Izumi Kawanishi, senior vice president of Sony’s AI robotics business, believes mobility will usurp the smartphone as the next megatrend. And he wants Sony to have a stake in the space, which is why the giant Japanese company continues to develop the Vision-S concept car it unveiled at CES 2020. The electric sedan recently began public road testing in Europe. Within the year, Sony plans to ship Vision-S prototypes to other countries, including Japan and the United States, for further evaluation.
Even so, Kawanishi confirmed Sony does not “have any [production] plans” for the Vision-S. That said, Kawanishi sees potential for Sony in the development of advanced driver-assist systems and in-car entertainment features. “We can provide … that kind of content for the automotive space,” he said.
It’s a logical way for Sony to gain ground in the automotive sector given its expertise in producing items such as cameras, sensors, and personal entertainment systems. Predictably, the Vision-S is a testbed for much of this tech. Equipped with a total of 40 different cameras and sensors (18 cameras, 18 radar sensors, and four lidar sensors), Sony’s sedan is capable of autonomously parking itself, monitoring the driver, and Level 2 driving assistance. While its Level 2 driver-assist functions match those of many current vehicles, the Vision-S packs the hardware necessary to eventually offer Level 4 assistance. In other words, the car is theoretically capable of autonomous driving in “certain circumstances. ”
“[Autonomous driving is] the main purpose at this time,” Kawanishi noted. The current Vision-S prototype aims to inch Sony closer to this goal, as the company continues to develop software capable of making the most of the vehicle’s high-tech hardware. Although Kawanishi’s attention at this stage of development is on the driver-assist systems of the Vision-S, he acknowledged it’s only one piece of the project’s overarching goal. “We have to focus on safety and entertainment for the future. “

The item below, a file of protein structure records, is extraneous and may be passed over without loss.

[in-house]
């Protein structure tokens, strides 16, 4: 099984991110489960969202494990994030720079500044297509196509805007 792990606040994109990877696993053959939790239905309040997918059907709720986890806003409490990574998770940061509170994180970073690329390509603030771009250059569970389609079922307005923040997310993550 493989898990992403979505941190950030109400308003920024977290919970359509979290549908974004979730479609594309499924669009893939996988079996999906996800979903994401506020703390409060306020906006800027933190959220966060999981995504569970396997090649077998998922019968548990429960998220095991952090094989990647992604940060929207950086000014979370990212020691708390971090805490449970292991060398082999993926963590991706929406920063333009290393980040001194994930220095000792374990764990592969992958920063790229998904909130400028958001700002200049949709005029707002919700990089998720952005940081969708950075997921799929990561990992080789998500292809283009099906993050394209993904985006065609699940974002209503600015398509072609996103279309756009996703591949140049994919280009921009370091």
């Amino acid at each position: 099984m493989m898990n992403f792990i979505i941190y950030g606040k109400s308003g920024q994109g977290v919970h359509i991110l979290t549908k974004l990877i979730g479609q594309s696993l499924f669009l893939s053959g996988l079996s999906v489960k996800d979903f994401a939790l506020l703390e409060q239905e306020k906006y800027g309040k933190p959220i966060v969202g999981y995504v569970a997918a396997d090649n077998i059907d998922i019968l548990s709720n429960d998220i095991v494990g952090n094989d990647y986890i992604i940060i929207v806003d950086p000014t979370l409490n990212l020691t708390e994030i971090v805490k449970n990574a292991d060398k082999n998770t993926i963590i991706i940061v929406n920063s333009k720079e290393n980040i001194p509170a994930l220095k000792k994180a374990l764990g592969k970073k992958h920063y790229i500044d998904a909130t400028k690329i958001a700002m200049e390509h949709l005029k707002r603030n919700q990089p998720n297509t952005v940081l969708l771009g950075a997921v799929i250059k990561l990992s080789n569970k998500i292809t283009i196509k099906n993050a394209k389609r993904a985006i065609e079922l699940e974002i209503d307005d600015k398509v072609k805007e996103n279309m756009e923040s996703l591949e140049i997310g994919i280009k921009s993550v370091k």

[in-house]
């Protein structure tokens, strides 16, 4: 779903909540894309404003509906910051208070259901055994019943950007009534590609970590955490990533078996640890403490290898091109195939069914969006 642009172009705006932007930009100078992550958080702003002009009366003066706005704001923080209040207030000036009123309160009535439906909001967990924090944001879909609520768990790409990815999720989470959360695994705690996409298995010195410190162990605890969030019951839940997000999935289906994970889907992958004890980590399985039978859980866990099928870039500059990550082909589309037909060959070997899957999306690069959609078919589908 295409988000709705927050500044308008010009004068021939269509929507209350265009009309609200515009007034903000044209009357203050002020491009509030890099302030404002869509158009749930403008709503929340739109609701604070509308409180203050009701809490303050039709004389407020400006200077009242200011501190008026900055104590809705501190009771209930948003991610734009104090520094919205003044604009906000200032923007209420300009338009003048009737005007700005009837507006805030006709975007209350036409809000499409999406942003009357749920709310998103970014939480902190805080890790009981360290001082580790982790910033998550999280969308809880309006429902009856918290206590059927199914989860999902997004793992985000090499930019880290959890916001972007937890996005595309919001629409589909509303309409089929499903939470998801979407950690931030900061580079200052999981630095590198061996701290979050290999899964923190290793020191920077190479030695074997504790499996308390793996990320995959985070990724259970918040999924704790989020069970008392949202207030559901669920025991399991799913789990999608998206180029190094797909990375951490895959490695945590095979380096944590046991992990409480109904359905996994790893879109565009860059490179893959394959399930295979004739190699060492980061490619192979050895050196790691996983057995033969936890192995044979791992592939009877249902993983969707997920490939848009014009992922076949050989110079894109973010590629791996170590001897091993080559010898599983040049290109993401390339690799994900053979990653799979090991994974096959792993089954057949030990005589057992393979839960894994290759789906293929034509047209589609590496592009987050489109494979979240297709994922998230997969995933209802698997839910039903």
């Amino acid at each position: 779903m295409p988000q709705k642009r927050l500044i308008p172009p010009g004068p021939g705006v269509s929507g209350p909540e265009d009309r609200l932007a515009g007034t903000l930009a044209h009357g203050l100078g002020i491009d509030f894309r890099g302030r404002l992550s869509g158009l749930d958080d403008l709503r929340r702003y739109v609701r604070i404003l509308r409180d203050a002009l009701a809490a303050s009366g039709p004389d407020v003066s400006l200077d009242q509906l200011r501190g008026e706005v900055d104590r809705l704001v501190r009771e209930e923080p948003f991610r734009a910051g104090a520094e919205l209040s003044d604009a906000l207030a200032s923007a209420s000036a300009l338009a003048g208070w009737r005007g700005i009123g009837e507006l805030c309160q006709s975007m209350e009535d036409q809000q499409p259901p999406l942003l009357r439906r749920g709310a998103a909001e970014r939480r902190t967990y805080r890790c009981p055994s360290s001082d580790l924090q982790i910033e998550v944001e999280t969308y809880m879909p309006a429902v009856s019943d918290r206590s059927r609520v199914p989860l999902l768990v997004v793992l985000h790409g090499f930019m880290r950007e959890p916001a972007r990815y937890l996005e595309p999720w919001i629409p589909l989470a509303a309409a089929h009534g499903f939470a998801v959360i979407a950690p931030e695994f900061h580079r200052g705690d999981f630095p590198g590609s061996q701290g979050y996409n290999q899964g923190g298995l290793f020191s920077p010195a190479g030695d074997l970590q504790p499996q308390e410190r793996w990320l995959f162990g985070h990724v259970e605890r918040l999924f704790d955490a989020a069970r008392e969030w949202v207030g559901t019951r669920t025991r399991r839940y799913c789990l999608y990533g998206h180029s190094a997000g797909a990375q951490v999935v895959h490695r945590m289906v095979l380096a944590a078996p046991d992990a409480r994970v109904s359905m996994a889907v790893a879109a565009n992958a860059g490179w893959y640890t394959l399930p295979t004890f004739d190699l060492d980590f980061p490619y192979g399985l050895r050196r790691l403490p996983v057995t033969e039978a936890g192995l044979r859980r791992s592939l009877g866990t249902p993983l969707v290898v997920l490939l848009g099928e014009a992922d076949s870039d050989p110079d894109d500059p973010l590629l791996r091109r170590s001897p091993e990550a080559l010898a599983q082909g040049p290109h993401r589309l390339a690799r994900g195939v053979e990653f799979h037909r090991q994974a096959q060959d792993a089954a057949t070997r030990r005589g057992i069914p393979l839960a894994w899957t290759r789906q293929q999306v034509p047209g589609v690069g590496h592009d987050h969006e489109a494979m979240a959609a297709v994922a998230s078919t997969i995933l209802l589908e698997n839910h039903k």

In the Vision-S, entertainment comes courtesy of items such as a rear-seat entertainment system with two 10.1-inch screens and a massive infotainment display that spans the width of the dashboard. The giant touchscreen includes haptic feedback and allows users to also operate it by way of a console-mounted control wheel or even a PlayStation controller. The latter bit makes sense considering the Vision-S includes a 5G connection, which allows passengers to stream and play games through the car’s infotainment screens by remotely connecting to properly equipped PlayStation consoles.
It’s a way of “futurizing our EV rolling chassis,” Kawanishi shared. Futurizing? That’s the sort of terminology one usually associates with mass—or at least some—production. Kawanishi, however, was unable to elaborate on the platform’s future when pressed on the subject. “[It shows] a possibility for the future,” he said. “I can’t say anymore. “
He also kept mum details surrounding the Vision-S sedan’s Sony-built battery pack that powers the car’s front and rear electric motors, which produce a combined total of 536 hp. According to Sony, those motors push the 5,180-pound Vision-S from zero to 62 mph in 4.8 seconds and on to a top speed of 149 mph.
Admittedly, it’s hard to get too excited about the performance of the Vision-S given its seemingly nonexistent production prospects. Still, if Sony really reckons mobility is the next megatrend, then it’s likely to pursue producing the electric sedan’s driver-assist, infotainment, and battery-electric components, and perhaps even its chassis. We’d wager vestiges of the Vision-S will turn up in future vehicles—just maybe not Sony-badged ones.